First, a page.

[concurrency-interest] Target CPU utilization
matthias.ernst at coremedia.com
Fri Feb 16 03:04:40 EST 2007
On a related note: how do you size your pools? Do you really go ahead and size them for each machine they are deployed on? Do you use Runtime.getAvailableProcessors() * ASSUMED_BLOCKING_RATIO?
I'm asking because the .NET runtime provides a vm wide thread pool that reacts to the load conditions and adds more threads if the system is underutilized - albeit slowly (every 500 seconds). I've been wondering whether that is a good idea or an MSFT looks-easy-but-ignores-the-realities feature.
From: concurrency-interest-bounces at cs.oswego.edu on behalf of Joe Bowbeer
Sent: Fri 2/16/2007 01:27
Subject: Re: [concurrency-interest] Target CPU utilization
The specifics depend on how your service is expected to be used. For
example, can it be invoked as-needed by a SwingWorker-style task? Or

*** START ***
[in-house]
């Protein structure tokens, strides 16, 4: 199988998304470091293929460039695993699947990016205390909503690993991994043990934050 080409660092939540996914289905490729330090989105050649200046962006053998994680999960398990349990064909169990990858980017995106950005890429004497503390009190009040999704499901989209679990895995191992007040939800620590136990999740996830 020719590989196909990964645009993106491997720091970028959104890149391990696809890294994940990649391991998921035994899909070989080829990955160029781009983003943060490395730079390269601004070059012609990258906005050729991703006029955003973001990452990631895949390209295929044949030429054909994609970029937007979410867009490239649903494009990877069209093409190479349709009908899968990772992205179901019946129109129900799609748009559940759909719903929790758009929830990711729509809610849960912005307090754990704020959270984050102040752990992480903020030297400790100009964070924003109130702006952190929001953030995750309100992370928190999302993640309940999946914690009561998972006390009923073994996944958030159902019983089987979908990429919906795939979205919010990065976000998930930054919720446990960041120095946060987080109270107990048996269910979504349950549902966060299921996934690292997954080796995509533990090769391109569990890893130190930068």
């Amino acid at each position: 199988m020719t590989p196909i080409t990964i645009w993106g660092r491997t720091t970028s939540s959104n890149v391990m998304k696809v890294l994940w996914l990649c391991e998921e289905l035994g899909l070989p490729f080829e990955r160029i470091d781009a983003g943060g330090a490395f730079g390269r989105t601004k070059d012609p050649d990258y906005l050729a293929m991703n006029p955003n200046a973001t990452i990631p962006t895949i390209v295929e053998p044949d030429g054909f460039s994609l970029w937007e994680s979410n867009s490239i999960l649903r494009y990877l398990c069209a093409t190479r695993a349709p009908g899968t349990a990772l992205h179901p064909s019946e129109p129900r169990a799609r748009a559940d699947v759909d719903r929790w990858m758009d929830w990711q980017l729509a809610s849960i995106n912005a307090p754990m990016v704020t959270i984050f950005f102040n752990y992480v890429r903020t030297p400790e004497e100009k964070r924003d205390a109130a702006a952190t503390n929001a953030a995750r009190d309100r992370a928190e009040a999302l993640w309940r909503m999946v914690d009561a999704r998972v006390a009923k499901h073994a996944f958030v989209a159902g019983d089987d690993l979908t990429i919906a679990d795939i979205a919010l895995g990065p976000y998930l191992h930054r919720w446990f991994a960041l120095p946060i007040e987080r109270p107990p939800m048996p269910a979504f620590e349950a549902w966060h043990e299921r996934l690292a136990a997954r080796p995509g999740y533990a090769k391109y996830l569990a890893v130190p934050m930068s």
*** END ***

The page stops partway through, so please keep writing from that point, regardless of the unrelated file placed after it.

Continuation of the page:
does it churn away in the background?
Staying out of way of the GUI is especially important in the latter
case. Lowering the priority of your worker threads may be enough to
keep the GUI from dragging or sputtering.
If your service runs on-demand (and the user is essentially waiting
for you to finish), then providing prompt cancellation and periodic
progress reports is usually sufficient.
It looks like NetBeans and Eclipse have modes where a background task
can be foregrounded, and vice versa.
For the best integration (both in terms of UI and managing load), yes,
it can be important to leverage the platform's existing executors.
On 2/15/07, Peter Kovacs <peter.kovacs.1.0rc at gmail.com> wrote:
> How do I best integrate a library into an application context which is
> unknown beforehand (in terms of thread pools)? Do I have to share
> pools with the enclosing applications?
> For example assume our library is used in a GUI application which
> itself is built on the NetBeans platform. NetBeans has its own kind of
> thread pools: http://www.netbeans.org/download/dev/javadoc/org-openide-util/org/openide/util/RequestProcessor.Task.html.
> Does my library have to provide hooks where the application can have
> my libraries use the thread management of NetBeans?
> Or is the best approach "laisser fair, laisser aller"? And leave it to
> "the invisible hand" of the OS scheduler to arbitrate between the
> threads of coexisting thread pools?
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